Id. ¶ 16.

Industrial Concrete made an offer of judgment under Rule 68 of the Federal Rules of Civil Procedure in the amount of $150, 000, which is the statutory maximum for a loss-of-consortium claim. See Industrial Concrete's Mot. to Dismiss, Ex. A (doc. no. 8-2), at 3. Boucher rejected Industrial Concrete's offer of judgment.


Industrial Concrete moves to dismiss Count III and the portion of Count V that pertains to Boucher's claim for loss of consortium for lack of subject-matter jurisdiction because those claims have been rendered moot by its Rule 68 offer of judgment in the full amount authorized by RSA 556:12, II. Boucher objects.

Prior to Justice Kagan's dissent in Genesis Healthcare Corp. v. Symczyk , 133 S.Ct. 1523 (2013), such relief was readily available to a defendant who made an offer of judgment under Rule 68 that completely satisfied a plaintiff's claim. For example, there is the Second Circuit's decision in Abrams v. Interco, Inc. , 719 F.2d 23 (2d Cir. 1983). That case was a putative class action in which class certification was denied. Id . at 25. The defendant offered to consent to judgment in favor of individual plaintiffs and pay them three times their actual damages plus costs and reasonable attorney's fees. Id . The court of appeals affirmed the district court's dismissal of plaintiffs' claims on grounds that there was "no justification for taking the time of the court and the defendant in the pursuit of minuscule individual claims which defendant has more than satisfied." Id . at 32. Several other circuits have reached generally similar conclusions. See, e.g., Rand v. Monsanto Co. , 926 F.2d 596, 598 (7th Cir. 1991) (holding that plaintiff forfeits his claim if he refuses a Rule 68 offer of judgment that fully satisfies his entire demand); O'Brien v. Ed Donnelly Enters., Inc. , 575 F.3d 567, 575 (6th Cir. 2009) (holding that where defendant makes offer of judgment that satisfies plaintiff's entire demand, "the better approach is to enter judgment in favor of the plaintiffs in accordance with the defendants' Rule 68 offer of judgment"); see also Diaz v. First Am. Home Buyers Prot. Corp. , 732 F.3d 948, 953 n.5 (9th Cir. 2013) (providing an extensive survey of pre-Genesis case law and commentary).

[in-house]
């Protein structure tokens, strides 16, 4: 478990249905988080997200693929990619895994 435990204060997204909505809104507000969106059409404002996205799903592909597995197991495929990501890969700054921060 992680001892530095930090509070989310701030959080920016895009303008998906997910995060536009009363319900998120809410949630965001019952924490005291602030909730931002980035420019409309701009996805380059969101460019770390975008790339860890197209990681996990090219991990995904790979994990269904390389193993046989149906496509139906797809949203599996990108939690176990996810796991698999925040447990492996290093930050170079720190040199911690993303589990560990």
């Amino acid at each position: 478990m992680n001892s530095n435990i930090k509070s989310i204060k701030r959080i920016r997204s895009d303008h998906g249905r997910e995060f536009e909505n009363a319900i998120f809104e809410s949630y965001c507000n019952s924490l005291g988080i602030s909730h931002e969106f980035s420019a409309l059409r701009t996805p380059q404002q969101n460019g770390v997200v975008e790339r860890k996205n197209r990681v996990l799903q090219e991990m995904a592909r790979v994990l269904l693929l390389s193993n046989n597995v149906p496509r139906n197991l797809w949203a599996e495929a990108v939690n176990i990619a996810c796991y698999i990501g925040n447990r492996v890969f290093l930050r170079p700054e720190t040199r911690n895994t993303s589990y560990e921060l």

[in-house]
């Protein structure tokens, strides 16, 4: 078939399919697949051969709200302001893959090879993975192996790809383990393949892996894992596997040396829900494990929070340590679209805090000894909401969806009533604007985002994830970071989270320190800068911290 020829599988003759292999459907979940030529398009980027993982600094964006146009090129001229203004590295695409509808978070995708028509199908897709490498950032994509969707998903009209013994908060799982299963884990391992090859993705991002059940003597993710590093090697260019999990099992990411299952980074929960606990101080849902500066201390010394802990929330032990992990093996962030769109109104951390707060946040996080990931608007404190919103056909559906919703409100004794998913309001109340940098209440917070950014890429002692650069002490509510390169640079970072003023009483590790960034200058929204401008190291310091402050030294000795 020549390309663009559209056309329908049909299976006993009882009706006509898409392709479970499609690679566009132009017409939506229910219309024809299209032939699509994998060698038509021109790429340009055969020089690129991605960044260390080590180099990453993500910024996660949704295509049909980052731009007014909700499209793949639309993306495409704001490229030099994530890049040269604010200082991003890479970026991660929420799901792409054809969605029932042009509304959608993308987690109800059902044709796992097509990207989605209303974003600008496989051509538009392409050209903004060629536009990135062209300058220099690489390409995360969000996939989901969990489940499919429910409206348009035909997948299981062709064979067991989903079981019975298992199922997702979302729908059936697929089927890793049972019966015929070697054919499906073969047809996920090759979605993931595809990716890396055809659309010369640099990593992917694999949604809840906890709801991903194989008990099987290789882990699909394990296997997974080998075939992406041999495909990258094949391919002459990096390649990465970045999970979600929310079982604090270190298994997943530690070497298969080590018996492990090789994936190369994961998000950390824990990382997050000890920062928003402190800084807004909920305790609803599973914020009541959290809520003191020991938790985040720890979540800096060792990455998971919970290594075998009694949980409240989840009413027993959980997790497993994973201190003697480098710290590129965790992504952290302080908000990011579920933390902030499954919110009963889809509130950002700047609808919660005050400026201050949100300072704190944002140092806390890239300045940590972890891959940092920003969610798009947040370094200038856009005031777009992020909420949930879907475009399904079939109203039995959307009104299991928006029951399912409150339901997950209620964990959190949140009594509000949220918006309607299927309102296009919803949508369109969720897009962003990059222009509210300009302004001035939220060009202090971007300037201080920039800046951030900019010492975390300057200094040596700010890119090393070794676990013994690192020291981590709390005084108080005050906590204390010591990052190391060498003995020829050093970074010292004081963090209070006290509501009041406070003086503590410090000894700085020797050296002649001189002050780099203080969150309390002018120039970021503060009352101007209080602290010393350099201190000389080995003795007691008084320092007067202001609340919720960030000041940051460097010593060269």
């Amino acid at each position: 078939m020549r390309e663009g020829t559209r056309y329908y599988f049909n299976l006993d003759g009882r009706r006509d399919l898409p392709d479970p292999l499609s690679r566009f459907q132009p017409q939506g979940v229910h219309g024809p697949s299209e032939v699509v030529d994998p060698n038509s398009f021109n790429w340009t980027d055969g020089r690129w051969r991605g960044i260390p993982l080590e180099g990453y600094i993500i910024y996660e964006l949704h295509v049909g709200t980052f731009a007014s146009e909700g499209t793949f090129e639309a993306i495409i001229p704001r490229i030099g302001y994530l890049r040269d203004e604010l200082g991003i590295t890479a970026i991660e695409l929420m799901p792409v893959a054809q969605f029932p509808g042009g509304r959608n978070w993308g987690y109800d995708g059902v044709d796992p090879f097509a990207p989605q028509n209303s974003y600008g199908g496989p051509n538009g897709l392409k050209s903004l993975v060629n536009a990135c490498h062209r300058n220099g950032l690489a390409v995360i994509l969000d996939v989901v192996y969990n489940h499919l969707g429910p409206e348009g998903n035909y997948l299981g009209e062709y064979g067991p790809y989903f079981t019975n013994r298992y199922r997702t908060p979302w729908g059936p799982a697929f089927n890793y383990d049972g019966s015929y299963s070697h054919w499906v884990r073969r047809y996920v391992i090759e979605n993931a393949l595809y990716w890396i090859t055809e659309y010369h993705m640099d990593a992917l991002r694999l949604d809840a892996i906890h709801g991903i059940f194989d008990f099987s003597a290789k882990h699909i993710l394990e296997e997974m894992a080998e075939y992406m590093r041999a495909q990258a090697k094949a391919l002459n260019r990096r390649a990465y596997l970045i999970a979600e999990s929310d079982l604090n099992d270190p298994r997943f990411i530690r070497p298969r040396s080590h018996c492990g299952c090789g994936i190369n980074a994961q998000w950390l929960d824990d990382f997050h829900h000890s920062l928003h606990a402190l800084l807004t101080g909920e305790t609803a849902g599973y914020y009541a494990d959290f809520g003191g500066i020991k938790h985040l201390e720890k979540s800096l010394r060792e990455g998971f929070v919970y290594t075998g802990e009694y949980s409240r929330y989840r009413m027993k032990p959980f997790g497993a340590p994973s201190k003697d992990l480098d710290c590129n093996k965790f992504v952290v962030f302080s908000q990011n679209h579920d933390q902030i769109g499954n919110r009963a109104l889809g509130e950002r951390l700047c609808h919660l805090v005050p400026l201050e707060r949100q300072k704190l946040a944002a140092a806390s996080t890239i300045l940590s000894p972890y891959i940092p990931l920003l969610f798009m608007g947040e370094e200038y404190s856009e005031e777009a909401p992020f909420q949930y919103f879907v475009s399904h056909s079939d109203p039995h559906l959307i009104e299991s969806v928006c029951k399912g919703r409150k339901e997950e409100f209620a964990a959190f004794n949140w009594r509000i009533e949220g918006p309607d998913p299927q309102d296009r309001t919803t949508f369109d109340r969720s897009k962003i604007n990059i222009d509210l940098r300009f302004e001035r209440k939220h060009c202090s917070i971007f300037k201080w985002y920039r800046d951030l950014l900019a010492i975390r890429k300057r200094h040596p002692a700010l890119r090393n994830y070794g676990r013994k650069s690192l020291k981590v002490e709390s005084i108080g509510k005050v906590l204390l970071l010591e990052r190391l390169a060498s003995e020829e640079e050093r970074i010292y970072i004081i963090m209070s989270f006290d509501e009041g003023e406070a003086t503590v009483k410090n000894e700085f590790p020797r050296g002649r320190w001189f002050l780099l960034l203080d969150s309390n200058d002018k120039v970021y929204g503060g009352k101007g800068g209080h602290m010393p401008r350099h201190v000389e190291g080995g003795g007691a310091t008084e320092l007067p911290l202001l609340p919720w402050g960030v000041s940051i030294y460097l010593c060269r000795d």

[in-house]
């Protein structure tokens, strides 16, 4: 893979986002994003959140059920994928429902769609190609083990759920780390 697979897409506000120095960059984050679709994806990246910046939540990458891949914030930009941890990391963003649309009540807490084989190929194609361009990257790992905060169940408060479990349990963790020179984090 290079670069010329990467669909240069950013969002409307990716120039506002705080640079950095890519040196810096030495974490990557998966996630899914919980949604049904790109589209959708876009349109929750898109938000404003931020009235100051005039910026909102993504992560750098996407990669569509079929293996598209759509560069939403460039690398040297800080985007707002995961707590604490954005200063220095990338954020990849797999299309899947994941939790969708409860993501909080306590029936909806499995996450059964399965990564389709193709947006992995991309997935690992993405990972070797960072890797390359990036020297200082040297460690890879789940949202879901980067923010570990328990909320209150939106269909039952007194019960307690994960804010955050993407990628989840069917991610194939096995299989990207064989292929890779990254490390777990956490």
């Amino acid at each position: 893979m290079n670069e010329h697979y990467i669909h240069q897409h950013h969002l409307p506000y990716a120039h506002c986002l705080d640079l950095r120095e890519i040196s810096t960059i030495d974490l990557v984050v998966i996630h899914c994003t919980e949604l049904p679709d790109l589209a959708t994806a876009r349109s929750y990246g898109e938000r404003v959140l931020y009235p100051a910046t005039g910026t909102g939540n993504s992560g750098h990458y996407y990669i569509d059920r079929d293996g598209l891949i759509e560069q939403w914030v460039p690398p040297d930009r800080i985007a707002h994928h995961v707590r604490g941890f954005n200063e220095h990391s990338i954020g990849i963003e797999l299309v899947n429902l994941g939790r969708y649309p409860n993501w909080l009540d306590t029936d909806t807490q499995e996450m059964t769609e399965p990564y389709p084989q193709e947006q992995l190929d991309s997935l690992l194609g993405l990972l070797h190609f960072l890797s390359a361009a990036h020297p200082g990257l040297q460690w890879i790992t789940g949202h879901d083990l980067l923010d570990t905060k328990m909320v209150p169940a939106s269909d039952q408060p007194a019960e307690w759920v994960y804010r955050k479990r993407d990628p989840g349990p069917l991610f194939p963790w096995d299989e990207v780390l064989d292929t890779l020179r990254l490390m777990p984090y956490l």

A. Justice Kagan's Dissent in Genesis

The tide shifted in Genesis. In that case, the plaintiff brought a "collective action" on her own behalf, and on behalf of other similarly situated employees, against her employer for violating the Fair Labor Standards Act. See 133 S.Ct. at 1527 (citing Hoffmann-La Roche, Inc. v. Sperling , 493 U.S. 165, 169-70 (1989), for the definition of "collective action").[1] Simultaneous with its answer and before any other plaintiffs had opted in, the defendant made a Rule 68 offer of judgment in the amount of $7, 500 plus reasonable attorney's fees, contingent upon the offer being accepted within ten days. See id. After the plaintiff let the offer lapse, the district court granted the defendant's motion to dismiss for lack of subject-matter jurisdiction. See id. On appeal, the Third Circuit ruled that the plaintiff's individual claim was moot, but reversed and remanded the case in order to allow the plaintiff to seek "conditional certification."[2] Id . The defendant appealed to the Supreme Court. In a 5-4 decision reversing the court of appeals, the majority noted that the plaintiff conceded in the district court that "an offer of complete relief will generally moot [a] ...